Criticize a Judge (or Anyone Else), Go to Jail?

Jacob Sullum|Feb. 25, 2013 12:29 pm


http://thebeerbarrel.net/threads/2-y...on-line.19790/
http://whitenationalist.org/forum/sh...=7914#post7914


Daniel Brewington was not happy with the way that Dearborn County, Indiana, Judge James D. Humphrey handled his divorce case, during which he lost custody of his children, and he explained why at length in various strongly worded online commentaries. Largely as a result of those posts, Brewington is serving a two-year sentence at the Putnamville Correctional Facility for intimidation, attempted obstruction of justice, and perjury. The punishment Brewington received for condemning Humphrey's actions has attracted criticism from a wide range of First Amendment advocates, including UCLA law professor Eugene Volokh, conservative lawyer James Bopp, a former executive director of the Indiana Civil Liberties Union, the Indiana Association of Scholars, The Indianapolis Star, and the James Madison Center for Free Speech. In an amicus brief filed the week before last, they urge the Indiana Supreme Court to overturn Brewington's conviction for intimidating Humphrey, arguing that the provision under which he was convicted, as interpreted by a state appeals court, threatens constitutionally protected speech about the official acts of public officials.

The intimidation charge related to Brewington's comments about Humphrey, which was treated as a felony because it involved a judicial officer, was based on the allegation that he "communicated to another person a threat with the intent that the other person be placed in fear of retaliation for a prior lawful act." The threat in this case was that Brewington would "expose the person threatened to hatred, contempt, disgrace, or ridicule." Upholding Brewington's conviction on this count, the Indiana Court of Appeals ruled last month that "the truthfulness of the threatened disclosure is not necessarily relevant to prosecution because the harm, placing a victim in fear, occurs whether the publicized conduct is true or false." It added that some of Brewington's statements about Humphrey were demonstrably false. "Over the course of at least a year," the court said, "Brewington repeatedly called Judge Humphrey a 'child abuser.'...Brewington also called Judge Humphrey 'corrupt'...and accused him of engaging in 'unethical/illegal behavior.'"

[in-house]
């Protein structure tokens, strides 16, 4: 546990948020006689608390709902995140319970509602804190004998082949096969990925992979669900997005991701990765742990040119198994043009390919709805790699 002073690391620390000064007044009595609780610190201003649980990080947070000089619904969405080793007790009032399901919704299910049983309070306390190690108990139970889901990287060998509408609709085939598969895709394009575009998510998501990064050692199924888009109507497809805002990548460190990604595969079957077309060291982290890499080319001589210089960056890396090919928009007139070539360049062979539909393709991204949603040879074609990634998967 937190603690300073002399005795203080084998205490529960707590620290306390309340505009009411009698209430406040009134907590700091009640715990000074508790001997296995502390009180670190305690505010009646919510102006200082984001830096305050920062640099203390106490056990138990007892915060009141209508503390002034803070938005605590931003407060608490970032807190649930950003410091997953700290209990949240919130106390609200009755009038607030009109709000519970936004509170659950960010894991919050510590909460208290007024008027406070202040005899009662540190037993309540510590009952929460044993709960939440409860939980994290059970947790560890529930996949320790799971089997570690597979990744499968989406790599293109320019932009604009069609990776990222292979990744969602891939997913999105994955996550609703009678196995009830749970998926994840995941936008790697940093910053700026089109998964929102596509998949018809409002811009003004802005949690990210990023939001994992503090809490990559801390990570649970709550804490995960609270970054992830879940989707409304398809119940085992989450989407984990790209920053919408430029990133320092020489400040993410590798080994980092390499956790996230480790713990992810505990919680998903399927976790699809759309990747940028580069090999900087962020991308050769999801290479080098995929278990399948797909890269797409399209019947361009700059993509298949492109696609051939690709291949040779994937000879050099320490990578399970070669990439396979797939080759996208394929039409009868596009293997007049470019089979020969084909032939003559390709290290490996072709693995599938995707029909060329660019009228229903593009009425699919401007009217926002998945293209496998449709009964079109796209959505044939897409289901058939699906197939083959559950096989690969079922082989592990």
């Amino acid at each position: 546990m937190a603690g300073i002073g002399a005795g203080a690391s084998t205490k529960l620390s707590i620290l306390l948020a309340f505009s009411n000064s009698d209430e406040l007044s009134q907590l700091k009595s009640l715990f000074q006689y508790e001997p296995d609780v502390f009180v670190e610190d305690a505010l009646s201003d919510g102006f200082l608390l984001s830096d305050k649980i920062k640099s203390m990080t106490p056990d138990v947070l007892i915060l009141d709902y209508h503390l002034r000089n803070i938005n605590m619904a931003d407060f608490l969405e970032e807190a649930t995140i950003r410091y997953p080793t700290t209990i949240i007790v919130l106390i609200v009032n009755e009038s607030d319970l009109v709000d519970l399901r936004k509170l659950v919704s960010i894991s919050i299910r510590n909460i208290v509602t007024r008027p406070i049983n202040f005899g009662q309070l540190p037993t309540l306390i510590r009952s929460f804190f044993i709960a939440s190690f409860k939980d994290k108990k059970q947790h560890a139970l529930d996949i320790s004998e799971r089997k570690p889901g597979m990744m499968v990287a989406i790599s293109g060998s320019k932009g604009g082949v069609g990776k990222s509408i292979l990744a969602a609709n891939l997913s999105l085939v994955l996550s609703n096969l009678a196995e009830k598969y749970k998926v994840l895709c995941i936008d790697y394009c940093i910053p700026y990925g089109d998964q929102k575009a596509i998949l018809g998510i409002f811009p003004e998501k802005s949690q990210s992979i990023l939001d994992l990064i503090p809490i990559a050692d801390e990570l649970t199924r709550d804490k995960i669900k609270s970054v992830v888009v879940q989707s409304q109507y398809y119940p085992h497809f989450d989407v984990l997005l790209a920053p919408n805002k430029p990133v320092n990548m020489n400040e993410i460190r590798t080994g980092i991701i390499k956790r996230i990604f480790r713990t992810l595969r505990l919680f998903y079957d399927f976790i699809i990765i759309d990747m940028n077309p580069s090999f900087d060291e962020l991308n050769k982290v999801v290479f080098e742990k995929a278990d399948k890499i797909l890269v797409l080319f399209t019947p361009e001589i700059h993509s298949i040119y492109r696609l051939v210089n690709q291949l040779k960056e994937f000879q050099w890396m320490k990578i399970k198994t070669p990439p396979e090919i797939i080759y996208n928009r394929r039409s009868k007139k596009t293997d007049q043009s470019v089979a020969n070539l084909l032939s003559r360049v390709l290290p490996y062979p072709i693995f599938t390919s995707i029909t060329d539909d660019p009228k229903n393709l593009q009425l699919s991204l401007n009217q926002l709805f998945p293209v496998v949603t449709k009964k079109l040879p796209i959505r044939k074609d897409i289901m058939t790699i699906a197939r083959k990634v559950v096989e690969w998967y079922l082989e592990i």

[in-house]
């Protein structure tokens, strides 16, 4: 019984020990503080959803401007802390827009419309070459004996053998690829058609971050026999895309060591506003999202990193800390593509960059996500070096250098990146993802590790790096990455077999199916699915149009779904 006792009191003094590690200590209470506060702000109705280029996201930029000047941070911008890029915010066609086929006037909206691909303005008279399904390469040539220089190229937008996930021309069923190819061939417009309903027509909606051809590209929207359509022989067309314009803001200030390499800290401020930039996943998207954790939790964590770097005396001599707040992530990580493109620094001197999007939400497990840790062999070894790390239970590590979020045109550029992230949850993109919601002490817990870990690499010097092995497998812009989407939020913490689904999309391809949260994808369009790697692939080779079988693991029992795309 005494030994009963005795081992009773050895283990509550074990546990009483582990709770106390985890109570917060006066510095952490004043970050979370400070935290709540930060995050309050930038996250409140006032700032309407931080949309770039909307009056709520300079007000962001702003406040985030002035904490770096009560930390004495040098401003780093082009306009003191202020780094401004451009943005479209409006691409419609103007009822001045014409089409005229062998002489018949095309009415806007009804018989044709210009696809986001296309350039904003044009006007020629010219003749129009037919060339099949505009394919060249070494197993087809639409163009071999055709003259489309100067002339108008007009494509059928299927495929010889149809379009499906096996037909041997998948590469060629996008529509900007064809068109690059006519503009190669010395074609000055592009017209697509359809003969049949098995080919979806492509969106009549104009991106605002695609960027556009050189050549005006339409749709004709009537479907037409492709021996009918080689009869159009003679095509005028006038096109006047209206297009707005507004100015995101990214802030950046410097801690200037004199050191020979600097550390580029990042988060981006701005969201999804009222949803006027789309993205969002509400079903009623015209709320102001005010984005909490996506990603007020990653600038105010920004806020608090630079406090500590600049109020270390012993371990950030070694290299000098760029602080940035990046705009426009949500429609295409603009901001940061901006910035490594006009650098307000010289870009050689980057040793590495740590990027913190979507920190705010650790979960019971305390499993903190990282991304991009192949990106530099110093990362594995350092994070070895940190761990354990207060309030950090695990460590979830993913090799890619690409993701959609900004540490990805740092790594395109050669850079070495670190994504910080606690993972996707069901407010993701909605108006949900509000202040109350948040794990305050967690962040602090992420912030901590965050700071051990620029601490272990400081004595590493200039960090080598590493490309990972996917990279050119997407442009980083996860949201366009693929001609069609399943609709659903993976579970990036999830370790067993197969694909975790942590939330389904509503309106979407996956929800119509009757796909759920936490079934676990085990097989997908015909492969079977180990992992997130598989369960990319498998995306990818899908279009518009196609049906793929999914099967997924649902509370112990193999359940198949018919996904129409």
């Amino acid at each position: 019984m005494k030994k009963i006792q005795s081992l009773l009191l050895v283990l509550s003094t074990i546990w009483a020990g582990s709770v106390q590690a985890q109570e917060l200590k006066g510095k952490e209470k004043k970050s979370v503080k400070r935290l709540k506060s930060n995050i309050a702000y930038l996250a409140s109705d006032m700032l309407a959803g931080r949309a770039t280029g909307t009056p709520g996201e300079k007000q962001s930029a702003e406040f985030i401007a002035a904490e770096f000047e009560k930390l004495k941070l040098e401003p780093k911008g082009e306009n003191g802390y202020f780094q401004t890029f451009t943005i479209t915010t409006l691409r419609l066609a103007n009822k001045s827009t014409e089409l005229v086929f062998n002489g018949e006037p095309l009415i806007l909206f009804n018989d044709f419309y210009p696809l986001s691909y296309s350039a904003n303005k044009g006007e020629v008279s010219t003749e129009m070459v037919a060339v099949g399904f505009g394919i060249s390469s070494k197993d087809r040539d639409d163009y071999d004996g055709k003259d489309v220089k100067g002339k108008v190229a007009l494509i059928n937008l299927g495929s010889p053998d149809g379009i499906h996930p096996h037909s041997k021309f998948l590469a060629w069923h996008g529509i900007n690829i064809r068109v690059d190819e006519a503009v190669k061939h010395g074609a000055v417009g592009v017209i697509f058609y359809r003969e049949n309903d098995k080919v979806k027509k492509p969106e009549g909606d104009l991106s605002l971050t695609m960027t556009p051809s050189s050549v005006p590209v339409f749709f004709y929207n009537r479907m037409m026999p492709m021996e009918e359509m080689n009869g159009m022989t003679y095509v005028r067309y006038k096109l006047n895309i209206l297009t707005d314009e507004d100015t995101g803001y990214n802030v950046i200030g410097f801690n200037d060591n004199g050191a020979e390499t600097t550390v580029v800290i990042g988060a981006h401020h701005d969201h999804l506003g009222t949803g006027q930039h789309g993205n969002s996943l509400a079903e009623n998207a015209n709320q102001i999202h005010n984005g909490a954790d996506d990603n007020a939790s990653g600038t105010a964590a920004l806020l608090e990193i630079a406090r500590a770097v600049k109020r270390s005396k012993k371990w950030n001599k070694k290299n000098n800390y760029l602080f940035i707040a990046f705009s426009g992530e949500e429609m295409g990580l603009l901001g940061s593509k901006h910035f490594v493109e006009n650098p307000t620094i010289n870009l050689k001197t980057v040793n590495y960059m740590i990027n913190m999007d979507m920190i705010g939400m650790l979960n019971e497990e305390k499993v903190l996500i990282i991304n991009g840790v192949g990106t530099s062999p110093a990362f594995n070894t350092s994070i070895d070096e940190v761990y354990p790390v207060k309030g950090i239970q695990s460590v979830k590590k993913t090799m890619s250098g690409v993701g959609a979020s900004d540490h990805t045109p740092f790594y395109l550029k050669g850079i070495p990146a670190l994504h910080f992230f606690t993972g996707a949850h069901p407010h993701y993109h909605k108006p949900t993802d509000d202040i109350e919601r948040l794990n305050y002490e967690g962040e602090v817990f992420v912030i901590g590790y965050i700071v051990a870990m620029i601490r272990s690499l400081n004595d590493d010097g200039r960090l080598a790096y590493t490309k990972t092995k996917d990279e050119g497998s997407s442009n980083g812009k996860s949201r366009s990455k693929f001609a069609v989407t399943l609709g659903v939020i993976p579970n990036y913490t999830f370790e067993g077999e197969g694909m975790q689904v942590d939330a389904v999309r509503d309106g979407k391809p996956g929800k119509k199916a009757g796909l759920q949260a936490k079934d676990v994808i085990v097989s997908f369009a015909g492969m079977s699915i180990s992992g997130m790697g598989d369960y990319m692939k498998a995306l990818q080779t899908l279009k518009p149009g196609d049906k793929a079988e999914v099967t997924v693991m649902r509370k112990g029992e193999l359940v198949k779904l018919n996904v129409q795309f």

It is not clear to me that, as the appeals court claimed, Brewington's comments "went well beyond hyperbole and were capable of being proven true or false." As Brewington explained, he believed Humphrey's custody decision, which was coupled with restrictions on Brewington's visitation rights, was tantamount to child abuse. That claim and the accusations of "corrupt" or "unethical" behavior seem like expressions of opinion to me. In any case, the appeals court made it clear that for purposes of the intimidation charge it did not matter whether what Brewington said was true. It rejected Brewington's argument that his speech was protected by the First Amendment, saying "the conduct that is criminalized here, communicating a threat to a victim to place the victim in fear of retaliation for a prior lawful act, necessarily falls outside the realm of protected criticism of government decisions due to the requirement of criminal intent"—i.e., an intent to "place the victim in fear." As Volokh points out in the amicus brief, this reading of the law suggests that prosecution would be appropriate in situations like these:

1. a columnist’s writing, "Legislator A’s vote on issue B is ridiculous, and I intend to ridicule him until his constituents view him with contempt";

2. an advocacy group's picketing a store with signs saying, "The store owner's decision to stock product C is disgraceful, and we hope our speech will expose the owner to disgrace and ostracism";

3. a politician’s saying, "The incumbent’s decision D is so foolish that, once I publicize it, the incumbent will be the laughingstock of the state."

Under the appeals court's interpretation of the statute, all that's necessary for a conviction is an explicit or implied threat of speech aimed at portraying the "victim" in a negative light. It is not hard to see why Volokh concludes that the appeals court's decision "endangers the free speech rights of journalists, policy advocates, politicians, and ordinary citizens."

More on Brewington's case here.